[p 15]. Cartaxo. In English. The first line only of an original poem dedicated to the town of Cartaxo, near Santarém. (See below)

[p 16 blank]

[pp 100-96]. Farewell to Portugal. The entire 17 quatrains written out again (see above).

[pp 96-95]. Cartaxo. In English. An original poem in 5 quatrains; an ode to the town of Cartaxo. “See rising the hills, & the vallies descending / And the olives’ dark shade with the brighter tints blending / See the houses and spires, like snow from afar show, / For white are the houses & spires of Cartaxo … Such a wonderful place ne’er was seen by Munckhausen / Or e’er in his study imagined by Parson / Parry never discovered , nor could Dr. Parr show, / With all his great learning a place like Cartaxo … …”

[pp 94-92]. Cançion. (See above). The entire poem, with translation, written out again.

[p 91 blank]

[pp 90-89 lacking]

[pp 88-87]. Lines on a slow footman. Anonymous poem published under the title Sauntering Joe; or, The slow footman, in The poetical note-book; and epigrammatic museum. Selected by G. Wentworth (London, 1824).

[p 86]. Epitaph on Loraine Smith Esqre. By T. Munro. Satirical piece on politician, artist and fox hunter, Charles Loraine Smith (1751-1835) – written a number of years before his death.

[p 85]. Fashionable vocabulary. Possibly original satirical piece; a list of fifteen English words given new definitions. For example: “Christianity – Naming a pew at Church”; “Decency – Keeping up appearances”; “Day – Night”; “Night – Day”; “Age – An infirmity nobody knows”; “Country – A place for pigs and cattle”.

[p 84]. An Epigram in four different languages. An anonymous Latin distich which was in its original context an epitaph for a dog written by its appreciative owner; Julia has written out the original, followed by her own translations “In quaint Italian”, French and English. Her English version reads: “With thieves I ever made a riot, / But whena lover came was quiet, / Thus I fulfilled my master’s view / And pleased my pretty mistress too.”

[p 83]. Mr. Fox to Mrs. Fox, on his fiftieth birthday. A sentimental poem by Charles James Fox (1749-1806).

[pp 82-81]. You are old Father Francis the young man said. An original poem in 6 quatrains; a meditation on age and the passing of time.

[p 80]. Lines written in a garden. Poem in 3 quatrains by Anne Radcliffe (1764-1823), a pioneer of Gothic fiction.

[p 79]. By the Dean of Waterford, on his wife.

[p 78]. Epigram on a dog’s collar. Anonymous Italian epigram, followed by Julia’s own translation: “By fair and brown you’ll courted be / But [none] you’ll find so true as me.” / Epigram addressed to Lady Bouverie on hearing a friend complain of the heart burn. “That heart designed thy worth to bless / Gives joy and pain by turns, / For all his friends its warmth confess / Whilst he complains it burns.”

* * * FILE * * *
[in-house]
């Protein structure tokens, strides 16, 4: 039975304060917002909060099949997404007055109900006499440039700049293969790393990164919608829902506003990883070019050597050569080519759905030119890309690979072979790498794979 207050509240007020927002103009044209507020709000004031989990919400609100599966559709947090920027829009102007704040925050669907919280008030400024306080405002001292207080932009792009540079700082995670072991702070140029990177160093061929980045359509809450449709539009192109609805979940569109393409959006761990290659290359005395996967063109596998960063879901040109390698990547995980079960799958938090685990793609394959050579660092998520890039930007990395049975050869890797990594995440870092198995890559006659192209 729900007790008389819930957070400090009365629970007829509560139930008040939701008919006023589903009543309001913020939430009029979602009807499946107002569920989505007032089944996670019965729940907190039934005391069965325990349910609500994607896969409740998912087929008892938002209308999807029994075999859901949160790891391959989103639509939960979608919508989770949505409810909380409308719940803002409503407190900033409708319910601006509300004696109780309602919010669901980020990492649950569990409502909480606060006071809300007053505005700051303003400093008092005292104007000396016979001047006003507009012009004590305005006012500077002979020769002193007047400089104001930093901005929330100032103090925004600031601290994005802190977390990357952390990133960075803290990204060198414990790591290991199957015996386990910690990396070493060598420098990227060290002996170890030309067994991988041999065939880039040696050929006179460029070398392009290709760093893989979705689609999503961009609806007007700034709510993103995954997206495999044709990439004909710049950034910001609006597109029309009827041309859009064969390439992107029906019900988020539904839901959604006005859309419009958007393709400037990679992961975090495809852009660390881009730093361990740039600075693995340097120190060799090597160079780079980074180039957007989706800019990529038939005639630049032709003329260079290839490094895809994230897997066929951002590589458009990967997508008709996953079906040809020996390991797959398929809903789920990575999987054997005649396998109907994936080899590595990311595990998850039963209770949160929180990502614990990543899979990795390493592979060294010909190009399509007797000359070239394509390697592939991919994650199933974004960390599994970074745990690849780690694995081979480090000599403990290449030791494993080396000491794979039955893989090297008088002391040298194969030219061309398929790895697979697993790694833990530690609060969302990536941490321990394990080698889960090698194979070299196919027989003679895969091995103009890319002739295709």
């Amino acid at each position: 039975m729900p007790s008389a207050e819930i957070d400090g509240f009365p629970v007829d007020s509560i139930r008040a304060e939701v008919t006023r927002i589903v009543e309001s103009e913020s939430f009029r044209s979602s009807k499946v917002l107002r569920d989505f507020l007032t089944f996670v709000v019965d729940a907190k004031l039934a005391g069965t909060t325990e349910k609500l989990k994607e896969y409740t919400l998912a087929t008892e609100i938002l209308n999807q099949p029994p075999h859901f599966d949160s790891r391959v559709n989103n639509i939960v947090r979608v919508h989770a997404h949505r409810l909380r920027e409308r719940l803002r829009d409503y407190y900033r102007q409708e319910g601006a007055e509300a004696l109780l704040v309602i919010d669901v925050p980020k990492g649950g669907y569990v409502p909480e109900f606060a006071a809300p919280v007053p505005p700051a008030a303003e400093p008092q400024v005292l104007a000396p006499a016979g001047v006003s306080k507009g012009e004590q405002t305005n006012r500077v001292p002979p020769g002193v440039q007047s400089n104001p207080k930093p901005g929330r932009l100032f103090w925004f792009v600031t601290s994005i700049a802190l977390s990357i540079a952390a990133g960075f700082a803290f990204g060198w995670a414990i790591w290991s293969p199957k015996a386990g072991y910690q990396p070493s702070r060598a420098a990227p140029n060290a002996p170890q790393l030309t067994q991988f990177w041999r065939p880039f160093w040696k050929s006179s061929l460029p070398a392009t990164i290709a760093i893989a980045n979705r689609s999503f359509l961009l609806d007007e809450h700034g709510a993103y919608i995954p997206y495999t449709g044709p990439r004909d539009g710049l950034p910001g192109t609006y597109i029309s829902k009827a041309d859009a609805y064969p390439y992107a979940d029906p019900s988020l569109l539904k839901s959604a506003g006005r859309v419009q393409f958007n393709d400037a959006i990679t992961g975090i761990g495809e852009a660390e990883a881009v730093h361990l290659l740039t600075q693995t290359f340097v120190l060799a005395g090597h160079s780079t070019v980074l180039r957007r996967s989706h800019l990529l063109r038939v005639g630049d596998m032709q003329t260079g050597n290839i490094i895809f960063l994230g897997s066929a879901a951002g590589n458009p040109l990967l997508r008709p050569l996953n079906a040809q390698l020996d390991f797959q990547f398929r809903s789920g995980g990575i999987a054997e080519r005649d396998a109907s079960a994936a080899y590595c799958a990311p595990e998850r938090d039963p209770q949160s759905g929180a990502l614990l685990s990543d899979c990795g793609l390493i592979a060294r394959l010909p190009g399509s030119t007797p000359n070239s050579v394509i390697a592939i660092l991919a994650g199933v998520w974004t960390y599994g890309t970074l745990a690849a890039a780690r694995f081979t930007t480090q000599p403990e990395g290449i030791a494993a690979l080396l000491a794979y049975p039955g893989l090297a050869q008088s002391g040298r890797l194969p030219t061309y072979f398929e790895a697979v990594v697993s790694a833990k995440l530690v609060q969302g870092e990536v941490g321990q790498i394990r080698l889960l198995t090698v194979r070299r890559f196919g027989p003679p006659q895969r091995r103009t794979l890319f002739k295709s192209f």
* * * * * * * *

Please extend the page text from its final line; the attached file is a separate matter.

[p 77 blank]

[p 76]. For the summer house at Wyddial. An original poem in 3 sestets; Julia’s ode to her family’s country residence in Hertfordshire. “Here Nature is the shore from the loud waves / Of the too busy too self-torturing world / And this sweet spot is one of the sweet caves / Whither the wrecked from that vexed ocean hurled / Might turn into, and find its blessedness / Sweetly repay him for long weariness … …”

[p 75 blank]

[pp 74-73]. Parallel between a King and a Postillion. Paraphrased from Annual gleanings of wit and humour. By a celebrated wit of the age (London, 1816).

[pp 72-71]. Sayings. Eleven proverbs and bon mots, such as: “A pig may whistle though his mouth is not made for it.”; “Not neat but strong, as the devil said when he sewed up his wife’s mouth with a jack chain.”

[p 70] Lyric of the song The Husband’s Return. “I own I was captured by Emily’s beauty, … …”

[p 69 blank]

[p 68-65]. A ballad (possibly unpublished?) in 12 quatrains by Julia’s mother, Maria Henrietta Montolieu. Julia prefaces it with these words: “These lines were written in consequence of its being mentioned as a ludicrous circumstance that an Irish soldier under correction calls upon his mother instead of asking for mercy. By my Mother.” The last stanza is: “By grief, fatigue and pain oppressed, / Death on his frame exhausted hung, / And as his heart with anguish burst, / My Mother! faltered on his tongue.”

[p 64]. On seeing a moonbeam resting on a window of the departed. An original poem in 3 quatrains. “… Borne on that beam her spirit comes, / And leaves awhile her blest abode, / To emblem to her parted friends, / The mild compassion of her God.”

[p 63 blank]

[pp 62-60]. On the Statue of the Dying Gladiator. George Robert Chinnery (1791-1825)

[p 59 blank]

[pp 58-54]. Verses by T. Sheridan addressed to G. Forbes whilst the latter was at Church.

[p 53 blank]

[p 52]. By R. B. Sheridan on the death of his first wife – who was Miss Lindley.

[p 51 blank]

[pp 50-47]. The Soul and the Body. Poem by John Frank Newton published in Three Enigmas attempted to be explained (London, 1821).

[p 46-44]. Goodbye and How d’ye do. Lyric to a traditional air.

[p 43 blank]

[pp 42-39]. On the King’s visit to Ireland. From The Irish Avatar by Lord Byron (1788–1824).

[pp 38-35 blank]